Photo courtesy of New Atlantic Development

ArtBlock, South End

725-735 Harrison Avenue

Owner:

New Atlantic Develompent

Architect:

ICON Architecture, Inc.

ArtBlock, an 85,000 square foot mixed-use community-of-the-arts, includes two newly constructed five story buildings which frame the historic Joshua Bates Art Center. The project includes a mix of 28 market rate townhomes and lofts, 26 affordable artist live/work lofts, a new exhibition gallery, and enclosed parking. The former Joshua Bates School will continue to be used as artist work-only studios, and has been refurbished with important accessibility and life safety improvements. ArtBlock represents the first disposition of publicly owned land in Mayor Menino's Artist Space Initiative, an effort designed to preserve the ability of individual artists to remain in the city despite skyrocketing real estate values. Developed by New Atlantic Development in response to an RFP by the Boston Redevelopment Authority, the project is funded by the BRA, the City's Department of Neighborhood Development, syndication of Historic Tax Credits on the Bates Arts Center, and construction loans from Wainwright Bank, the Property Casualty Initiative, and Bank of America. The 21 million dollar project was completed in fall of 2006.

Photo courtesy of North Bennet Street School

North Bennet Street School Preservation Carpentry Program

with Special Acknowledgement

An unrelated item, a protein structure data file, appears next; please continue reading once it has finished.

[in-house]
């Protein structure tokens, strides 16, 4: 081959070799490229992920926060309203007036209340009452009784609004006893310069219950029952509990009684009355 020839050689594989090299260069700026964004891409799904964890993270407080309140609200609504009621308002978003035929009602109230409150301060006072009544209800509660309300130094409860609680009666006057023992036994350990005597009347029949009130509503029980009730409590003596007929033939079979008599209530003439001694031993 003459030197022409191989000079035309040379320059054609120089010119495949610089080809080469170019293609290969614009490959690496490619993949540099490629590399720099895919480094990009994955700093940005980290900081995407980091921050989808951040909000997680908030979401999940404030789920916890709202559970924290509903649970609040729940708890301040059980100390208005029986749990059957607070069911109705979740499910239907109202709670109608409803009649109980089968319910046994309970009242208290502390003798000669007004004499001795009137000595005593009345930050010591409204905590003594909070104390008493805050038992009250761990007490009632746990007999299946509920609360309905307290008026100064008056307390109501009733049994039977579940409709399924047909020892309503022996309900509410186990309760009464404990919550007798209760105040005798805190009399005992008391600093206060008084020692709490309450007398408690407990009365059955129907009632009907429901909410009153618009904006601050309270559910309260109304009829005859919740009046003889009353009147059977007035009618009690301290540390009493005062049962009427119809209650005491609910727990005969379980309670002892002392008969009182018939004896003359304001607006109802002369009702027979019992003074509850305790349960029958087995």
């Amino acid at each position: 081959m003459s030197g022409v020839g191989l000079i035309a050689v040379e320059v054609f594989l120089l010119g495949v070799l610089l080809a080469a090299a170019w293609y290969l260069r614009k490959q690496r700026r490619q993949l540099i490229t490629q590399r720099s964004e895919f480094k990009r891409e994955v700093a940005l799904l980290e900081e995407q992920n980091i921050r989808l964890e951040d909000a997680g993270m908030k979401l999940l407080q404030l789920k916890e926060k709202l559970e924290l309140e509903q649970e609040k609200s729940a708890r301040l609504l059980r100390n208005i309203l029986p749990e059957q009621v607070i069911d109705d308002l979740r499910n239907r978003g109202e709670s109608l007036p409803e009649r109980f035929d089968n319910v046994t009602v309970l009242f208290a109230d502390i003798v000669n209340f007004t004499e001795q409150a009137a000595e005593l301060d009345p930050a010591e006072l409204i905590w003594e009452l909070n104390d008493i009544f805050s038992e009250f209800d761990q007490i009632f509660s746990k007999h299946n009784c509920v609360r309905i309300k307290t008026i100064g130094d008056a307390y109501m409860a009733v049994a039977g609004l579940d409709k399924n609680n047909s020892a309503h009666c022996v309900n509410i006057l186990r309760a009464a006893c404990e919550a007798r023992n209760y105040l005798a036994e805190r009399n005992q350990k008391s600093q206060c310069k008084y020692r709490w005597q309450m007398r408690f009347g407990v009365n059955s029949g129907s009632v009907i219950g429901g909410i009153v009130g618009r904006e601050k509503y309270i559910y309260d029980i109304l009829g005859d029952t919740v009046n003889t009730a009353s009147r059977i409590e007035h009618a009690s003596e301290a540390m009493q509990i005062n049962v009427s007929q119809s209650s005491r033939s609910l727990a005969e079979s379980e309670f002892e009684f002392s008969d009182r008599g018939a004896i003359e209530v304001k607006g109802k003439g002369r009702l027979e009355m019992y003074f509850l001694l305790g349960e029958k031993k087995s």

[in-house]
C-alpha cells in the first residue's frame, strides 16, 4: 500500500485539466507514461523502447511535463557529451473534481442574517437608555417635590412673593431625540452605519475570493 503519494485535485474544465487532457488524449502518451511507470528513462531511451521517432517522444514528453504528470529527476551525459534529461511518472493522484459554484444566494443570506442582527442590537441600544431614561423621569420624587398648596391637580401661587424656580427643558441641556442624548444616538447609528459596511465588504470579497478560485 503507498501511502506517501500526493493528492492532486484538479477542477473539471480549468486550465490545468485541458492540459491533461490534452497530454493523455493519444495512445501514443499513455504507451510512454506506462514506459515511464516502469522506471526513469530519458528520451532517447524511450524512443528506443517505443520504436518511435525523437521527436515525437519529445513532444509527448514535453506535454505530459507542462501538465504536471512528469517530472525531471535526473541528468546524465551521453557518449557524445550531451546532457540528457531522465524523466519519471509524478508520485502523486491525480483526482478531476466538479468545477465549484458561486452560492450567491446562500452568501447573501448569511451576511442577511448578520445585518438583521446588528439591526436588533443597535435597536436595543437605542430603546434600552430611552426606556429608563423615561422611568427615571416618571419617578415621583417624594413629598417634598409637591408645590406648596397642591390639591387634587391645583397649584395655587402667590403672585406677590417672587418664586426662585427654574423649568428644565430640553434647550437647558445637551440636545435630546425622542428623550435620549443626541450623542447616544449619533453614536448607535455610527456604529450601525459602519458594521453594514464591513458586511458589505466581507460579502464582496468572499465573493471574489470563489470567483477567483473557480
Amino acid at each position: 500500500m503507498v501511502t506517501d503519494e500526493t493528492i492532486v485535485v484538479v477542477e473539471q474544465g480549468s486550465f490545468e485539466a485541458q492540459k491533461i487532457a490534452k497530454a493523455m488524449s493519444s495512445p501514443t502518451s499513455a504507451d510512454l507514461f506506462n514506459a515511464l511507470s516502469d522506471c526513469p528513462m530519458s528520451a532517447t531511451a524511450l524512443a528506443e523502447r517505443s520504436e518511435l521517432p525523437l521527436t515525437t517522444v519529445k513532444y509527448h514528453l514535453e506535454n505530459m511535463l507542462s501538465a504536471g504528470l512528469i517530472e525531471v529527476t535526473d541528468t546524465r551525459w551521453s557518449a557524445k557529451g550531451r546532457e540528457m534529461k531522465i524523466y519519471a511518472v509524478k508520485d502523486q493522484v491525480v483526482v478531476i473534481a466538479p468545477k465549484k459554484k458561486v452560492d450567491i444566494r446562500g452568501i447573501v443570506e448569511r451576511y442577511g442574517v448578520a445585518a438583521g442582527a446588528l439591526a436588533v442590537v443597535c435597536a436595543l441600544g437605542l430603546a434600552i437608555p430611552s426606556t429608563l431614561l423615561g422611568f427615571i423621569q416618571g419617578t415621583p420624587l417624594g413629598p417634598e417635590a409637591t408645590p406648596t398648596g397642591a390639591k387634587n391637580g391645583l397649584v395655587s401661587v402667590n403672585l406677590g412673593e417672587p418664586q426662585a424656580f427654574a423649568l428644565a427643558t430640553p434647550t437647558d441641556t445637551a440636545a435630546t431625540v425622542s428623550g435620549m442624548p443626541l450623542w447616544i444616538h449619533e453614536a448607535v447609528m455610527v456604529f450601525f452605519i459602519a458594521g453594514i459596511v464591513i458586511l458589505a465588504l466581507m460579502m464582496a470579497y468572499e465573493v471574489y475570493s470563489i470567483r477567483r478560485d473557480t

of Robert Adam, Program Director

The Preservation Carpentry Program at North Bennet Street School was started in 1986 in response to the lack of craftsmen available who knew how to accurately make repairs to historic structures. Since its inception, the program has produced over 200 highly skilled carpenters trained in the precise methods used to build pre- twentieth century buildings. The program curriculum involves the students with actual preservation projects for buildings owned by public agencies and non profit institutions, including the historic Shirley Eustis House in Roxbury, the Pierce House in Dorchester, Spring House in Jamaica Plain and the Hayden Building in downtown Boston. North Bennet Street School, established in 1885 in Boston's North End, is a conservatory of craft with training programs in cabinet making, jewelry making, violin making, bookbinding, piano technology and locksmithing, in addition to preservation carpentry. The full time programs range in length from one to three years, and short term workshops are offered in the evenings and on weekends for many of the crafts.

Paul McGinley

Paul McGinley,
McGinley Kalsow & Associates

Codman Award for Lifetime Achievement

Paul McGinley has a distinguished 40-year career of planning and preserving historic buildings, bridges and districts in the Boston area and across the country.

He planned and administered the preservation and development of Newburyport's Market Square Downtown Waterfront Project in the 1970's, a pioneering preservation effort that established a national model for the revitalization of downtowns throughout the country.

He developed creative plans for the preservation of historic districts and areas including the Miami Beach Art Deco District; South Norwalk and New London, Connecticut; Portland, Maine; Newport, Rhode Island; and Revere Beach; all award winners.

The sensitive renovation of historic bridges, railroad structures and parkways is of keen interest to Paul, a civil engineer. He serves as the historic bridge consultant to the Alaska Railroad and developed concept plans to rehabilitate and reuse the historic Northern Avenue Bridge over Boston's Fort Point Channel.

Currently he is working on the restoration of the Esplanade along the Charles River.

He lives in a 17th century house in Ipswich, which he and his wife have restored over the past 40 years. He enjoys taking his six grandchildren for rides in his 1925 Model T touring car.